Initially, the process model is loaded with a set of initial model parameters 128 that are believed to accurately predict the cross-section of a patterned resist 120 manufactured according to process steps 127 executed under process conditions 126. However, when the profile 130 predicted by the IC process model 112 does not agree sufficiently well with the actual profile 122 of the IC wafer 120, the model parameters must be adjusted away from the initial model parameters in a manner calculated to result in predicted model results that more closely approximate reality. This adjusting/updating of the model parameters is performed by the model updater 114.
The model updater 114 first compares the predicted and actual profile data to determine whether the two sets of profile data are sufficiently similar as determined by preset error criteria (220).
When the predicted profile is not sufficiently similar to the actual profile (222-N), the model updater 114 generates a set of updated model parameters 134 for the IC process model 112 based on the differences between the actual profile data 122 and the predicted profile data 130. The set of updated parameters 134 is determined by the model updater 114 so that a subsequent predicted profile 130 computed by the process model 112 will more closely approximate the actual profile 122 than the predicted profile determined by the process model based on the previous set of model parameters.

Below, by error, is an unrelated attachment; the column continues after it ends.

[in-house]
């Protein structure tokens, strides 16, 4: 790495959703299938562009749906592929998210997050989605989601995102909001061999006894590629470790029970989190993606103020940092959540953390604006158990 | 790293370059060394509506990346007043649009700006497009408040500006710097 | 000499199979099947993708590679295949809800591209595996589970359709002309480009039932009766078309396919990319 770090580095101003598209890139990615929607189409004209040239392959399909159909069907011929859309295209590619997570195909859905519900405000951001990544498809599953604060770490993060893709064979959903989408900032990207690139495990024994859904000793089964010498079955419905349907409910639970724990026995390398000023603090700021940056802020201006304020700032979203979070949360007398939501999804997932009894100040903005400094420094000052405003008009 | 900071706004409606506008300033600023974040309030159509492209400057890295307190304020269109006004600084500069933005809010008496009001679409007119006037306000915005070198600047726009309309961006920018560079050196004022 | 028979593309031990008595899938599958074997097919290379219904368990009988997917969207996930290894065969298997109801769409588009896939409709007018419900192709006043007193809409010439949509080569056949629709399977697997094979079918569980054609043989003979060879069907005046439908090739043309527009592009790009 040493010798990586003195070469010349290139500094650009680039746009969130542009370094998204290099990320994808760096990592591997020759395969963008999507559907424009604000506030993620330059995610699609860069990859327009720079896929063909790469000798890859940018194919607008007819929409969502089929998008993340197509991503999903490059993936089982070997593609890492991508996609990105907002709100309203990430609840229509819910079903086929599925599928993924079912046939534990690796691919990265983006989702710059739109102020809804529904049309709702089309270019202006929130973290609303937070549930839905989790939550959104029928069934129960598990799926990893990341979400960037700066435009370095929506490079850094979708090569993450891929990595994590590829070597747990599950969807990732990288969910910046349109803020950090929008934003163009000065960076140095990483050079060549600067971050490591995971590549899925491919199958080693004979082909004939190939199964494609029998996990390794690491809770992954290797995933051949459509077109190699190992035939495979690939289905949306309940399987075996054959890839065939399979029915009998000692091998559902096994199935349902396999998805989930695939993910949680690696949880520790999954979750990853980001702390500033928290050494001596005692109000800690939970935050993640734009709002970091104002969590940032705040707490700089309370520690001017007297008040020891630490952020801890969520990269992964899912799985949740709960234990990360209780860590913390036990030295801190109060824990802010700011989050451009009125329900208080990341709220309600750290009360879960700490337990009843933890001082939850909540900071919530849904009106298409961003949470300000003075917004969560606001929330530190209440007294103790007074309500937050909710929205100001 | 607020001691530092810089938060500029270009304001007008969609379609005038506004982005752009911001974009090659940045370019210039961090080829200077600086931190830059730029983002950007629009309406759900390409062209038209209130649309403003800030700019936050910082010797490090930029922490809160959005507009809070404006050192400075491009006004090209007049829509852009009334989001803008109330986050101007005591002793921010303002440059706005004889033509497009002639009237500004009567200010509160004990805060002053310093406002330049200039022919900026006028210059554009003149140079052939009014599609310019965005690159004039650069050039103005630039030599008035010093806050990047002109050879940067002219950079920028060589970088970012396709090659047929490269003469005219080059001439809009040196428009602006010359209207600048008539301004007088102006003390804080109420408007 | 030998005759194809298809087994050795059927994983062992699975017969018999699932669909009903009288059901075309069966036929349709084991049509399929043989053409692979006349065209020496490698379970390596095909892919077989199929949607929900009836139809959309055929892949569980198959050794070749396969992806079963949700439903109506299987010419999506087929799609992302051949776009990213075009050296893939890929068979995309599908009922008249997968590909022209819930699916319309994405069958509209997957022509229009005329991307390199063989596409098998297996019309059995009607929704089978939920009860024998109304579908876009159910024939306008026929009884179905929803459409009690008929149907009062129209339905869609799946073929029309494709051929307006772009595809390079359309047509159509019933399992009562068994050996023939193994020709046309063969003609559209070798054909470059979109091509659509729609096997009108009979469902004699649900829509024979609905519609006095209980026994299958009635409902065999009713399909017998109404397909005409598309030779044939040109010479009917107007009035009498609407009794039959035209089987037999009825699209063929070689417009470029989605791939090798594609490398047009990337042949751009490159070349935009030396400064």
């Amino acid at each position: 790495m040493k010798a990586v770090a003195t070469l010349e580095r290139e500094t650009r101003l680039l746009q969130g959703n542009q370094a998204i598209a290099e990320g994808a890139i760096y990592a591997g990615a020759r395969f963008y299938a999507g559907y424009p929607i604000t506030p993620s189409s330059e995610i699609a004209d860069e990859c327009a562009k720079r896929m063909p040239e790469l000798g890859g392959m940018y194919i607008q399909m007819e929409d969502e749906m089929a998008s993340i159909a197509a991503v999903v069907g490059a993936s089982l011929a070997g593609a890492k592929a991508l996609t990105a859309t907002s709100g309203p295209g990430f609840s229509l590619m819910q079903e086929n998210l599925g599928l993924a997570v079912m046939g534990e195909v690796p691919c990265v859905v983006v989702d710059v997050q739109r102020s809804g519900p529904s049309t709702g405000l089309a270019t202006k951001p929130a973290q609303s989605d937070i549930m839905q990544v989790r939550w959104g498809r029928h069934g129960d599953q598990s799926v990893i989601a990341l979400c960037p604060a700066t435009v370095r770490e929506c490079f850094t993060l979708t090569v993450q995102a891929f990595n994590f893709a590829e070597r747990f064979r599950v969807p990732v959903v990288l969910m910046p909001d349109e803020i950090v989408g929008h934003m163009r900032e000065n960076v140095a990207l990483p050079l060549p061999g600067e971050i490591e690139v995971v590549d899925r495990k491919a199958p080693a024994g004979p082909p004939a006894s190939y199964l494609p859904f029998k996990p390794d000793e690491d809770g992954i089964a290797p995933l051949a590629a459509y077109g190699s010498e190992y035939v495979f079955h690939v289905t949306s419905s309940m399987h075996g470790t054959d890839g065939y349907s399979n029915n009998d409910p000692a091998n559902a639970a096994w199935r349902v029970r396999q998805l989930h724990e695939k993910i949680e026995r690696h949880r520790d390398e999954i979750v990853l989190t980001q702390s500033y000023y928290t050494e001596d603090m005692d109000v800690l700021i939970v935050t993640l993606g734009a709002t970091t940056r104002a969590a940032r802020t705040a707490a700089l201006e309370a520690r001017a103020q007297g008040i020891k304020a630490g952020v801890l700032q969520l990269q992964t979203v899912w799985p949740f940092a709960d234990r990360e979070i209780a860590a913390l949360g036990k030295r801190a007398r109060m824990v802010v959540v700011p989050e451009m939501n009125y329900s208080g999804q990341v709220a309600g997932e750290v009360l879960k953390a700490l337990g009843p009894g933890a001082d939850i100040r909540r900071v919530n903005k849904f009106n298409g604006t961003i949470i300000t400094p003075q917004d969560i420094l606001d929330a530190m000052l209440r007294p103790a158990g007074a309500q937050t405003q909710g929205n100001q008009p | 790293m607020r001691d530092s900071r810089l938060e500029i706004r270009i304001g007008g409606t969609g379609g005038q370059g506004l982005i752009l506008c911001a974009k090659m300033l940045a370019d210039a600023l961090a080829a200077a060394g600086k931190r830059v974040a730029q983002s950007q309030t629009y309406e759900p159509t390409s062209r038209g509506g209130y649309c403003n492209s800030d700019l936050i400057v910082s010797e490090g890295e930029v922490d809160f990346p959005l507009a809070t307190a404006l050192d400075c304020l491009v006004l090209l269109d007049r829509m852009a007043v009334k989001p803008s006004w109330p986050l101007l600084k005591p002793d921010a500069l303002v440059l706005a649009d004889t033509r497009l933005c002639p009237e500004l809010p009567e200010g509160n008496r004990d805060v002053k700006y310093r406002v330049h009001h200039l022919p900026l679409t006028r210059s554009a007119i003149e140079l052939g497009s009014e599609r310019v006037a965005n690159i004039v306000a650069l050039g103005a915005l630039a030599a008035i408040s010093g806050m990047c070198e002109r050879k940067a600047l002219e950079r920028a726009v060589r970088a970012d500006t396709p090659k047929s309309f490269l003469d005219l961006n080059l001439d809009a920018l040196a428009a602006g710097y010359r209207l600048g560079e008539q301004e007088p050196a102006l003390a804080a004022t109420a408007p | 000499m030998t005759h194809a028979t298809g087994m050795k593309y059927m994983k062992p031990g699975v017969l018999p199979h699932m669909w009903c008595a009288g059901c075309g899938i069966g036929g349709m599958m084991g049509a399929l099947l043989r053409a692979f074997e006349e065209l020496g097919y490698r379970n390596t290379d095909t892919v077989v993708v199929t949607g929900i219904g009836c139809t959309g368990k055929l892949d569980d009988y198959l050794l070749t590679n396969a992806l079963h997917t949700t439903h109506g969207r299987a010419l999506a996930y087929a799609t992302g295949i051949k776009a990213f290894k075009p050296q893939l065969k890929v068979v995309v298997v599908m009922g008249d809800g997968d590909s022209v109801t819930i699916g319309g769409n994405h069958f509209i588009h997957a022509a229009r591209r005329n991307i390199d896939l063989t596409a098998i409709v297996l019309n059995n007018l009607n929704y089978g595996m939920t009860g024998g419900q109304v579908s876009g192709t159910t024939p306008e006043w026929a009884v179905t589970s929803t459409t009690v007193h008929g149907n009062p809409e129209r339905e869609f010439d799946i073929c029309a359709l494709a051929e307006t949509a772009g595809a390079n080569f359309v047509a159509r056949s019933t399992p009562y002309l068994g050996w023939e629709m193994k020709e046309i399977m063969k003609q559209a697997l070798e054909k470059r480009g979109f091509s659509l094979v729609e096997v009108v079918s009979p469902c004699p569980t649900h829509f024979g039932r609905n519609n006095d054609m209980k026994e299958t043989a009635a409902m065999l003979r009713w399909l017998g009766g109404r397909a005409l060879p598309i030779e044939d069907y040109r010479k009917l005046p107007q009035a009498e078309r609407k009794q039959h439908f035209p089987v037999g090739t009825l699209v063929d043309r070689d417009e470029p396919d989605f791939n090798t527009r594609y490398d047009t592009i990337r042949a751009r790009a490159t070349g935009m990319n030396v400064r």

For example, assume that the IC process model 112 predicts 130 that a developed positive photoresist would have a linewidth of 0.5 μm after processing at the base conditions 126, 127 but AFM metrology determines that the actual patterned IC wafer 120 processed at the same conditions has a linewidth of only 0.4 μm 122. As a result of this 20% disparity, the model updater 114 computes updated model parameters 134, including PEB diffusion length and some of the development model parameters (e.g., maximum developing rate and selectivity), which were set out above. In this example, the model updater 114 decreases the PEB diffusion length parameter as the overestimated linewidth indicates that there was less diffusion of the unexposed photoresist during the post exposure bake than was predicted by the IC process model 112 based on the PEB diffusion length included in the previous set of model parameters. The model updater 114 increases the maximum developing rate parameter as the AFM results indicate that the chemical developer removed the photoresist at a higher rate than accounted for in the previous set of model parameters. Finally, the model updater 114 adjusts the selectivity parameter downward, as the smaller than expected linewidth indicates that the developer's discrimination between exposed and unexposed resist was poorer than was predicted based on the previous set of model parameters.